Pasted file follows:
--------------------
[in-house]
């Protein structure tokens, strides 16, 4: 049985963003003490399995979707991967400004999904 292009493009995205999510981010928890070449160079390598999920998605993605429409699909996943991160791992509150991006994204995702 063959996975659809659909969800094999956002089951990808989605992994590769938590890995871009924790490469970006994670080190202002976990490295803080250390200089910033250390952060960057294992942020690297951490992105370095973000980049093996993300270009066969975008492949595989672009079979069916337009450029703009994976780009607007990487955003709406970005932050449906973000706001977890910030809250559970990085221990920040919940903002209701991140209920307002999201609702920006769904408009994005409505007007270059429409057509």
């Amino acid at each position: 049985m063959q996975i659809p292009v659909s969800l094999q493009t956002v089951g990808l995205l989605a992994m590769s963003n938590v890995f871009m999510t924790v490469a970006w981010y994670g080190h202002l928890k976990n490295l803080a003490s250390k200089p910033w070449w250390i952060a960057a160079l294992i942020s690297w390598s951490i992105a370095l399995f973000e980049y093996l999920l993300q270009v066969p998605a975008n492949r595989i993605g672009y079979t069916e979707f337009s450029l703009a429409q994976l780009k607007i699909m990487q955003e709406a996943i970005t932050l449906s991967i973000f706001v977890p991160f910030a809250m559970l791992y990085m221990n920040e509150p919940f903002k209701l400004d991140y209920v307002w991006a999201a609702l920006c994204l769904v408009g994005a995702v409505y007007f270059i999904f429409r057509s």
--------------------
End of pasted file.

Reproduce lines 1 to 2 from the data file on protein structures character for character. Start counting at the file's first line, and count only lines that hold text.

[in-house]
């Protein structure tokens, strides 16, 4: 049985963003003490399995979707991967400004999904 292009493009995205999510981010928890070449160079390598999920998605993605429409699909996943991160791992509150991006994204995702 063959996975659809659909969800094999956002089951990808989605992994590769938590890995871009924790490469970006994670080190202002976990490295803080250390200089910033250390952060960057294992942020690297951490992105370095973000980049093996993300270009066969975008492949595989672009079979069916337009450029703009994976780009607007990487955003709406970005932050449906973000706001977890910030809250559970990085221990920040919940903002209701991140209920307002999201609702920006769904408009994005409505007007270059429409057509």